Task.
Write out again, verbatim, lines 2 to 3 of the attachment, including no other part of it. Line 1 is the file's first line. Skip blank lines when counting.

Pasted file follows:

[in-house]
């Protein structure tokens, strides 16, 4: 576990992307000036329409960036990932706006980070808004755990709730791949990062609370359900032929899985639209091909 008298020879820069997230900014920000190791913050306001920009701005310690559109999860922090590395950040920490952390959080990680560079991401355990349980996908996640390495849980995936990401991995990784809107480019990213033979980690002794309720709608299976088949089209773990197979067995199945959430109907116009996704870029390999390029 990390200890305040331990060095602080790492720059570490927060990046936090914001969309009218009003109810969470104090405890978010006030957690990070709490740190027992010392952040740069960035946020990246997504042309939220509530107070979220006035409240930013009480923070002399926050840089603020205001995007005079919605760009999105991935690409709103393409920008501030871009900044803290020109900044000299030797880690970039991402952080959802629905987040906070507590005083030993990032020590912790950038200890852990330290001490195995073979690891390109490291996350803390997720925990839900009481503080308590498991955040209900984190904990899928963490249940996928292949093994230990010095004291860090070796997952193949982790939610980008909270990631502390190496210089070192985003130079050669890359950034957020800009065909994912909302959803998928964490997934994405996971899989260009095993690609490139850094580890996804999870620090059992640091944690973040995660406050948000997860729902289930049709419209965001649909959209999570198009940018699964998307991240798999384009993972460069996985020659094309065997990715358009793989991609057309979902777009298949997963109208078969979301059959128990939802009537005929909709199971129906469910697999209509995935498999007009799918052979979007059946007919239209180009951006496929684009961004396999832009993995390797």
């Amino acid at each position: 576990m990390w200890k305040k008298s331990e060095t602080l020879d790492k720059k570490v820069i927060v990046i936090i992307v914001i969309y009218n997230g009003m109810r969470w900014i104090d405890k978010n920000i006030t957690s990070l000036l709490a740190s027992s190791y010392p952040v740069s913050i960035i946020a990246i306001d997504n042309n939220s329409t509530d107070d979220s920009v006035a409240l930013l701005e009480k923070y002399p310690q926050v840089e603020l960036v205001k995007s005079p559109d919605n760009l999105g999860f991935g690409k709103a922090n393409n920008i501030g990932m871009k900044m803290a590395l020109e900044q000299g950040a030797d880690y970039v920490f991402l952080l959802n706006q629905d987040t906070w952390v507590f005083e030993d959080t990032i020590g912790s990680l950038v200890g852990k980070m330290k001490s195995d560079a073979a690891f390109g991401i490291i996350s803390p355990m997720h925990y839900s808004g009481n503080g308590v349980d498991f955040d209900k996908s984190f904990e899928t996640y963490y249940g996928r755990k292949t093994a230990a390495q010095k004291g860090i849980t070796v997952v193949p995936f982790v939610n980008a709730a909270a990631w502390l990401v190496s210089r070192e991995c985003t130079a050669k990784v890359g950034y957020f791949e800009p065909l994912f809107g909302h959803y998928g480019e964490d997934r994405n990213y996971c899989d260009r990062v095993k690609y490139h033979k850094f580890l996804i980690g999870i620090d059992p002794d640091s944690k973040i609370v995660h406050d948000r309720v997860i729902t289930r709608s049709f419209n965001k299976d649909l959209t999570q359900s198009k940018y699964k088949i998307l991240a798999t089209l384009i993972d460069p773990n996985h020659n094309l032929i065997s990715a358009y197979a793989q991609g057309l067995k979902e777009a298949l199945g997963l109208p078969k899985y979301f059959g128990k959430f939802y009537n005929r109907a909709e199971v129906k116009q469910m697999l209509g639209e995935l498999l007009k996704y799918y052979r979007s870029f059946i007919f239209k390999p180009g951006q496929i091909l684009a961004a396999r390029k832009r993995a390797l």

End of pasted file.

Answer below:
């Protein structure tokens, strides 16, 4: 576990992307000036329409960036990932706006980070808004755990709730791949990062609370359900032929899985639209091909 008298020879820069997230900014920000190791913050306001920009701005310690559109999860922090590395950040920490952390959080990680560079991401355990349980996908996640390495849980995936990401991995990784809107480019990213033979980690002794309720709608299976088949089209773990197979067995199945959430109907116009996704870029390999390029 990390200890305040331990060095602080790492720059570490927060990046936090914001969309009218009003109810969470104090405890978010006030957690990070709490740190027992010392952040740069960035946020990246997504042309939220509530107070979220006035409240930013009480923070002399926050840089603020205001995007005079919605760009999105991935690409709103393409920008501030871009900044803290020109900044000299030797880690970039991402952080959802629905987040906070507590005083030993990032020590912790950038200890852990330290001490195995073979690891390109490291996350803390997720925990839900009481503080308590498991955040209900984190904990899928963490249940996928292949093994230990010095004291860090070796997952193949982790939610980008909270990631502390190496210089070192985003130079050669890359950034957020800009065909994912909302959803998928964490997934994405996971899989260009095993690609490139850094580890996804999870620090059992640091944690973040995660406050948000997860729902289930049709419209965001649909959209999570198009940018699964998307991240798999384009993972460069996985020659094309065997990715358009793989991609057309979902777009298949997963109208078969979301059959128990939802009537005929909709199971129906469910697999209509995935498999007009799918052979979007059946007919239209180009951006496929684009961004396999832009993995390797």
């Amino acid at each position: 576990m990390w200890k305040k008298s331990e060095t602080l020879d790492k720059k570490v820069i927060v990046i936090i992307v914001i969309y009218n997230g009003m109810r969470w900014i104090d405890k978010n920000i006030t957690s990070l000036l709490a740190s027992s190791y010392p952040v740069s913050i960035i946020a990246i306001d997504n042309n939220s329409t509530d107070d979220s920009v006035a409240l930013l701005e009480k923070y002399p310690q926050v840089e603020l960036v205001k995007s005079p559109d919605n760009l999105g999860f991935g690409k709103a922090n393409n920008i501030g990932m871009k900044m803290a590395l020109e900044q000299g950040a030797d880690y970039v920490f991402l952080l959802n706006q629905d987040t906070w952390v507590f005083e030993d959080t990032i020590g912790s990680l950038v200890g852990k980070m330290k001490s195995d560079a073979a690891f390109g991401i490291i996350s803390p355990m997720h925990y839900s808004g009481n503080g308590v349980d498991f955040d209900k996908s984190f904990e899928t996640y963490y249940g996928r755990k292949t093994a230990a390495q010095k004291g860090i849980t070796v997952v193949p995936f982790v939610n980008a709730a909270a990631w502390l990401v190496s210089r070192e991995c985003t130079a050669k990784v890359g950034y957020f791949e800009p065909l994912f809107g909302h959803y998928g480019e964490d997934r994405n990213y996971c899989d260009r990062v095993k690609y490139h033979k850094f580890l996804i980690g999870i620090d059992p002794d640091s944690k973040i609370v995660h406050d948000r309720v997860i729902t289930r709608s049709f419209n965001k299976d649909l959209t999570q359900s198009k940018y699964k088949i998307l991240a798999t089209l384009i993972d460069p773990n996985h020659n094309l032929i065997s990715a358009y197979a793989q991609g057309l067995k979902e777009a298949l199945g997963l109208p078969k899985y979301f059959g128990k959430f939802y009537n005929r109907a909709e199971v129906k116009q469910m697999l209509g639209e995935l498999l007009k996704y799918y052979r979007s870029f059946i007919f239209k390999p180009g951006q496929i091909l684009a961004a396999r390029k832009r993995a390797l």